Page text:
And I do want to stress that it is the lordship of Christ that prompts Paul to write this list. This is key. Paul is not throwing out a random list of sins in v5. No, he’s thinking primarily about the lordship of Christ. Notice the last sin in the list – covetousness. That might seem out of place at first, since we tend to think about covetousness in connection with material goods. But it’s more than materialism, isn’t it? Covetousness is actually an attempt to make myself God. Think about it. To covet is to say that I am the authority over my own life, that I have decided I do not have enough, and that therefore, I am taking what I believe belongs to me. And isn’t that where every sexual sin begins, with an ungodly desire for more than what God has said is good and right? This list isn’t random at all. These kinds of sin, perhaps more than any other, are a denial of the lordship of Christ. In fact, that’s why Paul calls covetousness idolatry – because by desiring more than what God says is good, we’re using our lives to worship something other than Christ.

But Paul is not finished. There’s another list later in the passage. Notice again v8 – “But now you must put them all away: anger, wrath, malice, slander, and obscene talk from your mouth.” Here, Paul’s focus is on what we might call community-destroying sins. These are sins that begin in the heart – anger, wrath, malice – but then spill out in words – slander and obscene talk. When these kinds of sin are present in a church, then you be sure that community is not thriving.

Now, what’s striking is that Paul would pair this second list with the first. Let’s be honest, we’re prepared to say that sexual immorality is a serious sin. Whether it is pornography or adultery, we’re quick to say those things are not good. But what about gossip? What about anger that leads to slander? In Paul’s mind, these are just as serious. These are just as deadly. He could have paired any number of things with the first list of sexual sins, but he chose sins of the heart that spill out in community-destroying words.

Brothers and sisters, we should takeaway from this that how we use our words is as important as what we do with our bodies. What about you? Are you harboring anger or malice? Are you spreading information that doesn’t concern you? Are you impugning people’s motives and actions, to the point that tears down their character? Those things might not seem as serious as sexual immorality, but Paul says they are. And therefore, we must put such things to death.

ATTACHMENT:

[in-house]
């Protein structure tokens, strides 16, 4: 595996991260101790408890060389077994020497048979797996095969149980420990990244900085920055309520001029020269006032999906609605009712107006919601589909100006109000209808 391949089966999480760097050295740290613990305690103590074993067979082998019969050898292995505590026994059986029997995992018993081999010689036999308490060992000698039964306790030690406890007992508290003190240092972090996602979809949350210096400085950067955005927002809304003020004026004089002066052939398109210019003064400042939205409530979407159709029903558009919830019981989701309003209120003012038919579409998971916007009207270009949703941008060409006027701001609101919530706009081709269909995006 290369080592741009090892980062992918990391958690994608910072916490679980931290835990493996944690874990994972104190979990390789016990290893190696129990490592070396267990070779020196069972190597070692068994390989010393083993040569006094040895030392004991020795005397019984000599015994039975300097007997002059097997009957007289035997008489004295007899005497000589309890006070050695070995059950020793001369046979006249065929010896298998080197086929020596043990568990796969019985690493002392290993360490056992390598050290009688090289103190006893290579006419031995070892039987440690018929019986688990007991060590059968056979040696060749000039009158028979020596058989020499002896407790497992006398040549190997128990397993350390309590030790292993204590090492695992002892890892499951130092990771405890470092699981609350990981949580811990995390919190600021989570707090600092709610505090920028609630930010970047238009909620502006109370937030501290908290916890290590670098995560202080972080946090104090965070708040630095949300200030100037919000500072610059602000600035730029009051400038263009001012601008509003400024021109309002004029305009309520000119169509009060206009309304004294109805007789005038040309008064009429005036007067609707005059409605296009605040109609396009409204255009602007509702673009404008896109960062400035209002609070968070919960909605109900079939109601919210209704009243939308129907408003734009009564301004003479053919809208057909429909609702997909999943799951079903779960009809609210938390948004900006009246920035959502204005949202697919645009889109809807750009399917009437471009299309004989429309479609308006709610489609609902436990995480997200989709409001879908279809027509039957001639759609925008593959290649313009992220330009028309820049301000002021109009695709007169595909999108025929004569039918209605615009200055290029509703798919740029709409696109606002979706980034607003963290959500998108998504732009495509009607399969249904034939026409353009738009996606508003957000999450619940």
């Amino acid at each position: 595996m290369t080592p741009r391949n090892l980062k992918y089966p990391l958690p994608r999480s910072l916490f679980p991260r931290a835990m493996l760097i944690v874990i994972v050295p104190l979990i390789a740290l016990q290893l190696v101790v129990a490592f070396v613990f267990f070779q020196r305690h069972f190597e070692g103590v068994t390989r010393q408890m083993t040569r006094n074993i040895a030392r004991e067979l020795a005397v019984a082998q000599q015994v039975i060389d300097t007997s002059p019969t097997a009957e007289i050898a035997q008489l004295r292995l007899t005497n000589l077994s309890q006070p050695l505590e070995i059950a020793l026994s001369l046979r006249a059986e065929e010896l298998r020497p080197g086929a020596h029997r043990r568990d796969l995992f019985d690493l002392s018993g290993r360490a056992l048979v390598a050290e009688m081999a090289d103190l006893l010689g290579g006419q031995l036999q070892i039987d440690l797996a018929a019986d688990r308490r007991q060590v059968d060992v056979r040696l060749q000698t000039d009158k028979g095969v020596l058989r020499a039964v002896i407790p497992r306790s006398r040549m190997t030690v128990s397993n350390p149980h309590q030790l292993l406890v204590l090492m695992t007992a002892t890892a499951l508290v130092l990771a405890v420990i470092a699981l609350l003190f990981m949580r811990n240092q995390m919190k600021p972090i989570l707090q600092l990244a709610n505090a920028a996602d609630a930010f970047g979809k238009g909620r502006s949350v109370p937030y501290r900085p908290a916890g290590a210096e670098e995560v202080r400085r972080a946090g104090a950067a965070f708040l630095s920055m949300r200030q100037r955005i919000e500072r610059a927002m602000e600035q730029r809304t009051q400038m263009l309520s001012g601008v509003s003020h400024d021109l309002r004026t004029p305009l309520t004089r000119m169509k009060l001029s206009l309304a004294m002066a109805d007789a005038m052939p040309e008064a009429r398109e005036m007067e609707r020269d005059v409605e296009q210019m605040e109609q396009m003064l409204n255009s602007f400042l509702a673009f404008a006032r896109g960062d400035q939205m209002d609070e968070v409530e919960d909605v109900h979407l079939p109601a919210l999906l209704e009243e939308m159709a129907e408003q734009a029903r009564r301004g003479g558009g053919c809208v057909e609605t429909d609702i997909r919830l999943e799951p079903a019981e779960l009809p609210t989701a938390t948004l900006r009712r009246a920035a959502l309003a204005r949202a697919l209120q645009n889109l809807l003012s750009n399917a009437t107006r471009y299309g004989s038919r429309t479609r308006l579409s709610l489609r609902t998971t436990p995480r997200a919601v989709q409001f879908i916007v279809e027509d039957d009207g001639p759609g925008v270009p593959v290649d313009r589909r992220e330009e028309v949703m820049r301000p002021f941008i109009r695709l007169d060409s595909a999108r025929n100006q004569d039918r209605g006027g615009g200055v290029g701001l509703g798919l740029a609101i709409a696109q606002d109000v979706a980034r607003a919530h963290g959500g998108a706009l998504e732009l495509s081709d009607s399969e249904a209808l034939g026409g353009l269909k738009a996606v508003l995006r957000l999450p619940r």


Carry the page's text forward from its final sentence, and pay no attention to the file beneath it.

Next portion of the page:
Overall, what I hope we notice here is how specific Paul is when it comes to sanctification. He does not speak of sin in generalities. He speaks specifically because that’s how sanctification works – it calls sin by name. And that’s the exhortation to us. We shouldn’t be satisfied with general confession or a general desire to grow. Instead, we need to be specific. Our confession of sin must be specific, our dependence on God’s Word must be specific, and our prayer for growth must be specific. Is that true of you, brothers and sisters? Are you specific when it comes to growing in holiness?


Sanctification Must Be Hopeful

That brings us to the third mark of sanctification from this text – Sanctification must be Hopeful. There is a case to be made that this is the central point of the paragraph – the one truth that keeps all the others in their proper place. Notice the past tense Paul uses in v7 – “In these you too once walked, when you were living in them.” Paul’s point is that the Colossians are no longer defined by sin. Their former way of life is just that – former! By God’s grace, they can now put those former things away. Indeed, that’s what Paul says in v8 – “But now you must put them all away.” Please don’t miss the note of change from v7 to v8. You once lived this way, Paul says, but now you can pursue growth. Now you can pursue holiness. Now you can change.

At the heart of sanctification is the same truth we’ve seen throughout the letter – union with Christ. In the gospel, believers have been united to Christ’s death, so that Christ’s victory over sin becomes the believer’s victory by faith. The believer can put sin to death because Christ was put to death for us and for our salvation. And therefore, our pursuit of holiness is not an attempt to gain union with Christ. No, our pursuit of holiness is the result of union with Christ. Already, we have died with Christ to sin, and therefore, we must now live out who we are in him.